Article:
<< Part 7
In 1986 we had a great success: Boeing made the decision to use CATIA. And this success reflects my earlier comments. As long as I was selling functions and features of CATIA with IBM, I lost the battle in 1984 and 1985. My main competitor was an internally developed product. But when I sold the business transformation, with all its benefits, I had a meeting with the CEO of Boeing. And he said to me: “Tell us how we can design an airplane in 3D”. CATIA was in the background and I used my experience from Dassault Aviation to convince the CEO. Also, frankly speaking, he told me: “I am buying CATIA and having a relationship with you because you are with IBM”. As a matter of fact Boeing could not implement a huge business transformation without a big name like IBM in the loop. This was one of the values of the partnership with IBM.
The deal with Boeing generated a lot of attention in the world. I was invited to speak at the main radio channel in France. And Boeing, a strong competitor of the French Airbus, bought half pages, during one full week, of the most important national newspapers to advertise “Boeing is more French than ever!”
In the early 80’s, we had a very poor knowledge of the automotive industry. We did not know enough about their internal processes to sell anything else than function and features in 3D. Luckily, Honda, Mercedes and BMW had set up internal teams to study the values of 3D and the ways to implement it. Working with these teams, they learned the value of 3D from us and we learned about their internal processes of body design, a domain where the automotive industry could use CATIA nearly “as is”. As we progressively built confidence, they started to deploy CATIA in body design and we influenced the CATIA development plan to be more competitive in this domain. Later we extended our partnership to progressively address all the automotive processes. The benefits have been incredible, reducing the cycle time to produce a new car, from 1980 to 2000, by a factor 10.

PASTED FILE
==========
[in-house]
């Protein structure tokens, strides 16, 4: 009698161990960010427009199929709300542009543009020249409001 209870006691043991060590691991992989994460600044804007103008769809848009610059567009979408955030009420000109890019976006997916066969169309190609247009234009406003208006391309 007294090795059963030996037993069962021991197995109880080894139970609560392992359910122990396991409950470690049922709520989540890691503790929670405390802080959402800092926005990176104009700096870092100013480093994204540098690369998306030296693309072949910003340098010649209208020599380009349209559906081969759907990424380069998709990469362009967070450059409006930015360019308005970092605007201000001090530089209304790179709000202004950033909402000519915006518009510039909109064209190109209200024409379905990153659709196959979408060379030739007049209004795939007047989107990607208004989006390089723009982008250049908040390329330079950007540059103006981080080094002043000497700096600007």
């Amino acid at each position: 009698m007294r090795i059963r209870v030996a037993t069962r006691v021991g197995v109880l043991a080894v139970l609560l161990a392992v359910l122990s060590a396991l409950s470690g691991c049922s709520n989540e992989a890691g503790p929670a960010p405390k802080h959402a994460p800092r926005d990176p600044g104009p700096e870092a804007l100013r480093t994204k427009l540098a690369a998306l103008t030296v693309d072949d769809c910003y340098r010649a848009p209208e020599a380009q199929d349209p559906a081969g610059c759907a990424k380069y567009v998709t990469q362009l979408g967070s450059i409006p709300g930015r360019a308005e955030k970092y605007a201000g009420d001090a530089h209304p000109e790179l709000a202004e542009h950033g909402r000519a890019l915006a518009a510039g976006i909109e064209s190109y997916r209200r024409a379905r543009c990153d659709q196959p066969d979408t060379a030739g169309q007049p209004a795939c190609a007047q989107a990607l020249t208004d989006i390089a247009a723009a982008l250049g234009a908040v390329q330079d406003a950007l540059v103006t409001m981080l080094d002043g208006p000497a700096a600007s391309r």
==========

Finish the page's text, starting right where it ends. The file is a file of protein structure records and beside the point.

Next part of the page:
This was the step by step approach that we used to progressively address all the other industries such as consumer goods, machinery and shipbuilding. Even IBM became a customer in the mid 80’s and deployed CATIA in its engineering and manufacturing plants.
Progressively, CATIA became the de facto standard in the aerospace industry, and by far the leader in the automotive and the other industries. Since 1995 we have been number one in our market.
CATIA evolved not only to add features needed to address all the industry markets, but also to benefit from the new hardware and software platforms: from the mainframes to the UNIX based workstations in the late 80’s, then from the workstations to the PCs with Windows in the late 90’s. And now the internet again extends the potential. Most of our competitors in 1980 disappeared, either because they did not implement the 3D business transformation, such as CADAM that we acquired in 1992, either because they choose to keep their own proprietary hardware platform, like Computer Vision, when the market requested standard platforms.
Part 9 >>